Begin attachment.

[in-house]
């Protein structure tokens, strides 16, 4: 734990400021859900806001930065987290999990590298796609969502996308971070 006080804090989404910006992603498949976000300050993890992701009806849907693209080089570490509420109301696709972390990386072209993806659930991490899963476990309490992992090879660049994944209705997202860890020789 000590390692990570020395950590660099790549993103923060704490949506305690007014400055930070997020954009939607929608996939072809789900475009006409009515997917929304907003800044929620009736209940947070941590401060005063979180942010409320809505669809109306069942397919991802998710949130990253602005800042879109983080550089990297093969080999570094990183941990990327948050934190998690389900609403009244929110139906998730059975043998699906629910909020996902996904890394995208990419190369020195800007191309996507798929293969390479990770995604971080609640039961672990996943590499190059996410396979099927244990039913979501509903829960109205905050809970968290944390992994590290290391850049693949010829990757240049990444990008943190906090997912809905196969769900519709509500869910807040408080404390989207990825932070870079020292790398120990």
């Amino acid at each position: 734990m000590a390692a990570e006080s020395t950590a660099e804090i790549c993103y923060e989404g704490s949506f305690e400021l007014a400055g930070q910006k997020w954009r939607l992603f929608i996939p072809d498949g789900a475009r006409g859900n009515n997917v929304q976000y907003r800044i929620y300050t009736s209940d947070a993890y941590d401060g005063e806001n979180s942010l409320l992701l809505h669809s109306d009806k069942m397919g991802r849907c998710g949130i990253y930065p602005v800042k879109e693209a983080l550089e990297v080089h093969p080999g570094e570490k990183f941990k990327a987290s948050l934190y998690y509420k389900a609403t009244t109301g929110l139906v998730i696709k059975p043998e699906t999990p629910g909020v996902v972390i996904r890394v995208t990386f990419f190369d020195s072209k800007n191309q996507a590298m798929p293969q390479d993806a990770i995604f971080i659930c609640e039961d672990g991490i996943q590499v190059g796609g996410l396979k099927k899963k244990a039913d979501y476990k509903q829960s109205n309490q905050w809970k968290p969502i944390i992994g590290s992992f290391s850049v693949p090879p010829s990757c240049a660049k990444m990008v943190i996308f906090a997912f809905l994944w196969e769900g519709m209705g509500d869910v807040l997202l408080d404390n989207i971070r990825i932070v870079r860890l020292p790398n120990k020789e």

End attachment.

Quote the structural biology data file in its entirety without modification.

[in-house]
């Protein structure tokens, strides 16, 4: 734990400021859900806001930065987290999990590298796609969502996308971070 006080804090989404910006992603498949976000300050993890992701009806849907693209080089570490509420109301696709972390990386072209993806659930991490899963476990309490992992090879660049994944209705997202860890020789 000590390692990570020395950590660099790549993103923060704490949506305690007014400055930070997020954009939607929608996939072809789900475009006409009515997917929304907003800044929620009736209940947070941590401060005063979180942010409320809505669809109306069942397919991802998710949130990253602005800042879109983080550089990297093969080999570094990183941990990327948050934190998690389900609403009244929110139906998730059975043998699906629910909020996902996904890394995208990419190369020195800007191309996507798929293969390479990770995604971080609640039961672990996943590499190059996410396979099927244990039913979501509903829960109205905050809970968290944390992994590290290391850049693949010829990757240049990444990008943190906090997912809905196969769900519709509500869910807040408080404390989207990825932070870079020292790398120990």
């Amino acid at each position: 734990m000590a390692a990570e006080s020395t950590a660099e804090i790549c993103y923060e989404g704490s949506f305690e400021l007014a400055g930070q910006k997020w954009r939607l992603f929608i996939p072809d498949g789900a475009r006409g859900n009515n997917v929304q976000y907003r800044i929620y300050t009736s209940d947070a993890y941590d401060g005063e806001n979180s942010l409320l992701l809505h669809s109306d009806k069942m397919g991802r849907c998710g949130i990253y930065p602005v800042k879109e693209a983080l550089e990297v080089h093969p080999g570094e570490k990183f941990k990327a987290s948050l934190y998690y509420k389900a609403t009244t109301g929110l139906v998730i696709k059975p043998e699906t999990p629910g909020v996902v972390i996904r890394v995208t990386f990419f190369d020195s072209k800007n191309q996507a590298m798929p293969q390479d993806a990770i995604f971080i659930c609640e039961d672990g991490i996943q590499v190059g796609g996410l396979k099927k899963k244990a039913d979501y476990k509903q829960s109205n309490q905050w809970k968290p969502i944390i992994g590290s992992f290391s850049v693949p090879p010829s990757c240049a660049k990444m990008v943190i996308f906090a997912f809905l994944w196969e769900g519709m209705g509500d869910v807040l997202l408080d404390n989207i971070r990825i932070v870079r860890l020292p790398n120990k020789e």